Rubs are a religious decision. There are lots to choose from, and most are about as good as any other. The key is to avoid black pepper, since that will burn and produce a nasty taste over the hours required to cook a brisket. Many people rub the night before -- frankly, since the meat spends several hours cooking I don't see the point. I usually rub the briskette right before I start the fire. Let it sit at room temperature until the fire is perfect (this can take some time if you're doing it right), and then put it on the fire. You want to avoid shocking the meat by going from 40 degrees to a hot fire, so let it pass briefly through the danger zone on its way to the fire. No bad critters are going to survive several hours of 225 anyway.
The fire is critical. Use a chimney starter. The taste of lighter fluid is not what you're looking for. A brisket will stand up to a lot of strong smoke, so I use hickory or mesquite if a fruit wood isn't available. Some of my best briskets have been smoked with the pear wood from a friend's tree that fell over in a storm. Come to think of it, there's a cherry tree in my yard that might be a hazard and will require some chainsaw work....Just make sure you've got all smoke and no flame. Flames produce creosote, which isn't very tasty.
Many people wrap their brisket in foil for the length of the cook. Yes, that will keep the juices in when the fire is too hot, but it's not barbeque. Barbeque requires smoke, and armoring the brisket so that no air can get in and the steam can't escape keeps the smoke away. Yes, it will come out tender, but you'd get better results in a crock pot with some liquid smoke.
There is a lot of controversy over whether to put the fat side down or up. Proponents of fat side down claim that it keeps the brisket from drying out. If your brisket is drying out, the fire is probably too hot. I put the fat side up with a chamber temperature of 225. As the fat renders it bastes the meat. If the fat side is down, it bastes nothing. The flavoring you put on the fat side travels through the meat nicely.
Mopping depends upon the flavor I'm going for. A nice chili encrusted brisket can be done without a mop sauce. But if you're looking for a more traditional barbeque flavor a good thick mopping sauce is a wonderful thing. Just stay without something thick enough to not run right off the brisket as soon as you mop it, and it should be able to stand up to the heat -- so nothing sweet at the sugar/honey/corn syrup will burn. Once an hour seems to be the magic number, but you mop it as much as it's needed.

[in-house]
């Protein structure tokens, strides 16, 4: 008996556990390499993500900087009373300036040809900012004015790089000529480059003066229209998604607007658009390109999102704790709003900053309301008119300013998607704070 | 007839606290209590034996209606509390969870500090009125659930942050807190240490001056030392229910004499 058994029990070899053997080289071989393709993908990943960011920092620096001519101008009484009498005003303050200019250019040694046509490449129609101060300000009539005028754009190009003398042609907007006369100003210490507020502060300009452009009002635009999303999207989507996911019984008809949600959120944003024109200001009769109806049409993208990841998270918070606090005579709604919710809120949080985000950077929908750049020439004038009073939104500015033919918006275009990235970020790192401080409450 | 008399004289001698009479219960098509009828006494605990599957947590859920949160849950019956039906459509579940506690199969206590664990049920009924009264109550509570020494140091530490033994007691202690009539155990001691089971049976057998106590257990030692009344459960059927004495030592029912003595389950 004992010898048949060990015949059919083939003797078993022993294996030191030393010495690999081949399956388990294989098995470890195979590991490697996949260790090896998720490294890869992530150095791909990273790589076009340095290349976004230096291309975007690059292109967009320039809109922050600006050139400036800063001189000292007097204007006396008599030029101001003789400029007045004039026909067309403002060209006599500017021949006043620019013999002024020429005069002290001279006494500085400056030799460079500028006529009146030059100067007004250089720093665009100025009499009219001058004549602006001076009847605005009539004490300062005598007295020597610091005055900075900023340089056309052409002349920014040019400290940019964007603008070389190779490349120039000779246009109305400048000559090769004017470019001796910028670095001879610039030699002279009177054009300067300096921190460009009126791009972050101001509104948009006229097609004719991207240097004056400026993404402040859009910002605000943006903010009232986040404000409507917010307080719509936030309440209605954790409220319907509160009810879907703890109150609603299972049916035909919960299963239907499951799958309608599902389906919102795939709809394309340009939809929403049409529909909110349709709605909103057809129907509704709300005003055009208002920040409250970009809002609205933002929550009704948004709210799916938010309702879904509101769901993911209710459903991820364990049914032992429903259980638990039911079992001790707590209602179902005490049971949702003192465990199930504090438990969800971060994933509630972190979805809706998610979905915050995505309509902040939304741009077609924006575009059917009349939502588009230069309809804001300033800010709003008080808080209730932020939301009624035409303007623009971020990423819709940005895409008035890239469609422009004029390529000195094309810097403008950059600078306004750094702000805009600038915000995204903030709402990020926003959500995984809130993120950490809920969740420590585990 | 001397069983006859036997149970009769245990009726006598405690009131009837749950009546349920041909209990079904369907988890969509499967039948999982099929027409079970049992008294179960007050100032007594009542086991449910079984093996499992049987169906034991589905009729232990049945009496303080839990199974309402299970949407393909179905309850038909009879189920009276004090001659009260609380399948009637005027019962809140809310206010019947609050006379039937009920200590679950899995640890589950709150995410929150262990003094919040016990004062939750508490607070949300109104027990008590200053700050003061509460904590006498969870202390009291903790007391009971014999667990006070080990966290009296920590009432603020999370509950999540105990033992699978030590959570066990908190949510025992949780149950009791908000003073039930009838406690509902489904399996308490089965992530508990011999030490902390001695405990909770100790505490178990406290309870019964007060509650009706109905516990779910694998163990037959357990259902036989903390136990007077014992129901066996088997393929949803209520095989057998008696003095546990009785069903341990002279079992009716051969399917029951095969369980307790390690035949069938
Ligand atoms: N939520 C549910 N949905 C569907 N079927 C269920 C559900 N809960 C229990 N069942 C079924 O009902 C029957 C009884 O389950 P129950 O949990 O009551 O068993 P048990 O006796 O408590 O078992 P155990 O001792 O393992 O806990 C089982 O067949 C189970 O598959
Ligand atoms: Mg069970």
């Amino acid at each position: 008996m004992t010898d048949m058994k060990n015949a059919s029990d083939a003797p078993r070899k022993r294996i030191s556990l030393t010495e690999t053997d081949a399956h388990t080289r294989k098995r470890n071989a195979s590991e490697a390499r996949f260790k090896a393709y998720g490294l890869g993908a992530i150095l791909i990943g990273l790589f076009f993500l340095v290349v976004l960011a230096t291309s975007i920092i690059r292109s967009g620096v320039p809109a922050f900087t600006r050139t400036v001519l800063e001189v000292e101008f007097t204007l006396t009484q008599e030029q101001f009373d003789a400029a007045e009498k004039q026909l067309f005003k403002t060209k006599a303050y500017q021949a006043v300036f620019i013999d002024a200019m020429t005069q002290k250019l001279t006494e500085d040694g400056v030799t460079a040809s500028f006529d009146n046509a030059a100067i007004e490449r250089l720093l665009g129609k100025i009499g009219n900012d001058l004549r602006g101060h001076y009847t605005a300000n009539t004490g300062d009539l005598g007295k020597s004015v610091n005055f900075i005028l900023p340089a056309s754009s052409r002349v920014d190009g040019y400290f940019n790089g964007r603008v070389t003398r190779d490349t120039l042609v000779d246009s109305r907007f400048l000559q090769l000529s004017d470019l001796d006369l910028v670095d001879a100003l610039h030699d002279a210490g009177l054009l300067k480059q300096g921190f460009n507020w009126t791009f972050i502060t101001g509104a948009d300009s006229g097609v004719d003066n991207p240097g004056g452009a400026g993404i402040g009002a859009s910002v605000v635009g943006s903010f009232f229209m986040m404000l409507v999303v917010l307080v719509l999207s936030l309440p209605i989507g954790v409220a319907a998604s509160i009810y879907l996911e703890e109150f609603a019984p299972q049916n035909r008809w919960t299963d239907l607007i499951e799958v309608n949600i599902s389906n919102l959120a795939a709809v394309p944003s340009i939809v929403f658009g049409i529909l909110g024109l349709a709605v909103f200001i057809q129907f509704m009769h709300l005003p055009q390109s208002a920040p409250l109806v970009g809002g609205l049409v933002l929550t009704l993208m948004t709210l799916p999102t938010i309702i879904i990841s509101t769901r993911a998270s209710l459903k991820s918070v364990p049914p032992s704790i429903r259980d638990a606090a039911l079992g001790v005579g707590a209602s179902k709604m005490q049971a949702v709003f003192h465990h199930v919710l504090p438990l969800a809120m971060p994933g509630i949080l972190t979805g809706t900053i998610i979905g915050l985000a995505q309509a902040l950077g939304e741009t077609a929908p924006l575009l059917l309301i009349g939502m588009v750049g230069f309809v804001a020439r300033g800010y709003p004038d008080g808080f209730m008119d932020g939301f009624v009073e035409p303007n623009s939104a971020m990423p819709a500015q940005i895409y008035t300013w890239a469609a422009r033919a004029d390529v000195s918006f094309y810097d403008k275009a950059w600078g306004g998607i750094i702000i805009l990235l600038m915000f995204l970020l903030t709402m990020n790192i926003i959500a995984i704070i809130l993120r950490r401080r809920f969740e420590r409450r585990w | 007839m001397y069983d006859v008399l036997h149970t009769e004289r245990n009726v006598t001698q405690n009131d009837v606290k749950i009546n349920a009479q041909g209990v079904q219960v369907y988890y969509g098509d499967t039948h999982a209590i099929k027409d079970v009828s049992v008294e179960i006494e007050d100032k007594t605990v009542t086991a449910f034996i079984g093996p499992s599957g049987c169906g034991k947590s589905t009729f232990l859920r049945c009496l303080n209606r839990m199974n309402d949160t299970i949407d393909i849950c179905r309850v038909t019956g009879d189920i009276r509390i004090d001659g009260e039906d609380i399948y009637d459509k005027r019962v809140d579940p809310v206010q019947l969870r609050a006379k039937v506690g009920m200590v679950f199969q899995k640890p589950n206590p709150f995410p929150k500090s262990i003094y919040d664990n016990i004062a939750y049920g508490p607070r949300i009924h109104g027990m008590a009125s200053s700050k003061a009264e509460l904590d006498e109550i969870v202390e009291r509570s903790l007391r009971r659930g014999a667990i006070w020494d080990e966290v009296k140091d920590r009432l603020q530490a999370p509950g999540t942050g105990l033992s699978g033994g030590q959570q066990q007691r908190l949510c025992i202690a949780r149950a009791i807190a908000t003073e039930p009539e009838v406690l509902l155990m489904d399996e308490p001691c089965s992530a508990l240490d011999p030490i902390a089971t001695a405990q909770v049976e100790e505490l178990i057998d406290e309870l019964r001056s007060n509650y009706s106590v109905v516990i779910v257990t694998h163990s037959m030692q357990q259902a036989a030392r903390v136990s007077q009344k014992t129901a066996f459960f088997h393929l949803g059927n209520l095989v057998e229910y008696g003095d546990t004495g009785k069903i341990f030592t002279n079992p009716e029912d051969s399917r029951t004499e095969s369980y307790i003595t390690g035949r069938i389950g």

How long to cook? How many hours per pound? Sorry, no answers. You must cook it until it is done. You should be able to stick a grill fork into it and twist easily. The internal temp should reach 180, but you'll still have some time to go until it passes the twist test. If your brisket has a tip that finishes first, cut it off and set aside. You can use this for a great sandwich while you're waiting for the rest of the brisket to finish.
When it's done (or very nearly done because carry over will be operating), mop it one last time, take it off the smoker, and wrap tightly in foil. Let it sit for at least an hour to cool down and let the juices redistribute. If it's going to be hours until the festivities start, put it into a crock pot with some of the sauce in the bottom and the heat at very low. This will keep it out of the danger zone for contamination without drying it out. I've cooked briskets the day before and left them in the crock pot until the next afternoon, and if anything they taste even better the next day.
Cut the brisket against the grain in slices thick enough for them not to fall apart. Many people chop their briskets and mix with sauce, but I think that's just an attempt to cover up tough and flavorless meat. You'll see that method employed in assembly line restaurants. They've got a lot of people to feed and they're not looking for perfection.
Serve on a plate or with a bun. And since I'm in North Carolina, I'll plop a nice helping of cole slaw on a sandwich or on the plate.
Enjoy. Even a mediocre outcome from a brisket that gets this treatment will be better than the better restaurants.